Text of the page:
obnubilation

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English[edit]

Etymology[edit]

Borrowing from Late Latin obnūbilātiō

Pronunciation[edit]

Noun[edit]

obnubilation (countable and uncountable, plural obnubilations)

  1. The action of darkening or fact of being darkened, as with a cloud; obscuration. [1610]
    • 1610, John Healey (tr.), St. Auguſtine, of the Citie of God: with the learned Comments of Io. Lod. Vives, bk 3, ch. 15, pp. 127–8, note e:
      Neither can the Moone be eclipſed but at her ful, and in her fartheſt poſture from the ſunne: then is ſhe proſtitute to obnubilation.
    • 1653, Edward Waterhouse, An humble apologie for learning and learned men, p. 175:
      Let then others glory in their triumphs, and trophies, in their obnubilation of bodies coruscant, that they have brought fear upon Champions, forced contributions from the Herculesses of manhood.
    • 1819, Felix MacDonogh, The Hermit in London II, p. 133:
      Fog and sunshine, obnubilation and light.
    • 1951, Abraham Moses Klein (aut.), E.A. Popham and Z. Pollock (eds.), The Second Scroll (2000), gloss dalid (ר), p. 95:
      Let no dark // Obnubilations of salesmen dim the day // Lit by your contract, which is clear, as though it were // A lamp.
    • 1989, Charles Doyle, Richard Aldington: A Biography, ch. 11, p. 146:
      In 1931 these and other obnubilations…were over the horizon and he gave a set of proofs of The Colonel’s Daughter to Douglas.
  2. (medicine, specifically) Obscuration or clouding of the mind or faculties. [1753]
  3. (rare, literally) A veiling with or concealment in clouds. [1814]
    • 1814 Jan. 15th, “Foggiana” in The Spirit of the Public Journals for 1814 (1815), p. 23:
      Homer, the father of the Poets, by these obnubilations, frequently rescues his heroes from the most imminent danger. Thus, in the third book of The Iliad, when Paris, defeated by Menelaus, is on the point of losing his life, Venus snatches him away in a fog: — // “Then, as once more he lifts the deadly dart, // In thirst of vengeance, at his rival’s heart, // The Queen of Love her fav’rite champion shrouds // (For Gods can all things) in a veil of clouds.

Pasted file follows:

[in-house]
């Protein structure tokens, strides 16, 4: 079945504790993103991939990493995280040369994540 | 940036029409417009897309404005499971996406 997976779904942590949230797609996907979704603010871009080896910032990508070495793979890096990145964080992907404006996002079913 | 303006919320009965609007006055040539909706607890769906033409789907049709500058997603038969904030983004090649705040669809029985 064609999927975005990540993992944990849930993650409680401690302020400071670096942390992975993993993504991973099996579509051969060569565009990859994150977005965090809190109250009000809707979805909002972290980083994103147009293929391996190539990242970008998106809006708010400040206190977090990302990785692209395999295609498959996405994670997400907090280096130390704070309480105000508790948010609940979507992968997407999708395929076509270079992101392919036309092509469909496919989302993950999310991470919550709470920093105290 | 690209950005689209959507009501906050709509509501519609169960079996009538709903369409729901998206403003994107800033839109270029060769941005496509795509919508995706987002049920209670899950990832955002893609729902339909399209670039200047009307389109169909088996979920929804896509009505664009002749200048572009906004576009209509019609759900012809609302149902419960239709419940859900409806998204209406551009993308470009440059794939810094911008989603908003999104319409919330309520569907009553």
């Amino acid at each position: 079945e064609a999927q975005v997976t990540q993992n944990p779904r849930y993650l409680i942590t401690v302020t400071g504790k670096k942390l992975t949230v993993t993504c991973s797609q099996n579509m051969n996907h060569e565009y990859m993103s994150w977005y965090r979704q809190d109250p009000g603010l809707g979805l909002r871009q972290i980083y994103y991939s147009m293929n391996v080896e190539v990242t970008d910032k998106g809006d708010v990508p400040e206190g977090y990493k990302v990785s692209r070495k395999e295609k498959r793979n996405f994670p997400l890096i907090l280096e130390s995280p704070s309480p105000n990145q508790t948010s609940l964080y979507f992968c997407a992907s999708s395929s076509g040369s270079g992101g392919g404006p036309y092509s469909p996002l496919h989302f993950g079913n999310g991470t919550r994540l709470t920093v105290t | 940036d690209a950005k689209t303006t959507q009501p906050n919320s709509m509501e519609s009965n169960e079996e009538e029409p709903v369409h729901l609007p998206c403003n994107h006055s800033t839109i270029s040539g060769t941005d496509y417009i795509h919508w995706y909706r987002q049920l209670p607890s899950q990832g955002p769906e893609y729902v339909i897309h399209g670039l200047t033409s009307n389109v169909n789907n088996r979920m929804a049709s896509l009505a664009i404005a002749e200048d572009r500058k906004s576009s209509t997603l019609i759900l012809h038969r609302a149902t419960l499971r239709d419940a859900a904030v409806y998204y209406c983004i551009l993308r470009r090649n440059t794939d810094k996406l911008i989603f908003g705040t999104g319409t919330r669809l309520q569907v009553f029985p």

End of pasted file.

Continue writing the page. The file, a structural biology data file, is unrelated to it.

4. Something that obscures or causes confoundment; an obfuscation. [1999]
    • 1999, Balachandra Rajan, Under Western Eyes: India from Milton to Macaulay, Afterword, p. 206:
      Pound’s ugly invective about the “obnubilations” of Indian art.
    • 2009, Chris J. Ackerley, Watt, Preface:
      The problem of error is crucial, for as Watt interrogates the foundations of rational inquiry, the distinctions between intended errors, authorial errors, mistakes introduced by publishers, changes of intention and other obnubilations loom all the larger.
    • 2016, Roger Paulin, The Life of August Wilhelm Schlegel, Cosmopolitan of Art and Poetry, § 2.1.2, p. 79:
      Philosophy was wreathed in Fichtean obnubilations.

Related terms[edit]

Translations[edit]

The translations below need to be checked and inserted above into the appropriate translation tables, removing any numbers. Numbers do not necessarily match those in definitions. See instructions at Wiktionary:Entry layout#Translations.

References[edit]


French[edit]

Etymology[edit]

Inherited from the Middle French obnubilation.

Pronunciation[edit]

  • IPA(key): [ɔb.ny.bi.la.sjɔ̃]

Noun[edit]

obnubilation f (plural obnubilations)

  1. (medicine, obsolete) perception of objects as if seen through a cloud, dazzlement, obnubilation [1858]
  2. (medicine) a disorder of consciousness characterised by slowed and obscured thought, obnubilation [1926]
  3. (in the etymological sense) the state of being covered with clouds or fog, obnubilation [1936]

Synonyms[edit]

  • (perception of objects as if seen through a cloud, dazzlement, obnubilation): vertige m

References[edit]


Middle French[edit]

Etymology[edit]

Borrowing from Late Latin obnūbilātiō

Noun[edit]

obnubilation f (plural obnubilations)

  1. clouding of the mind, obscuration of the mental faculties, obnubilation [1486]

Descendants[edit]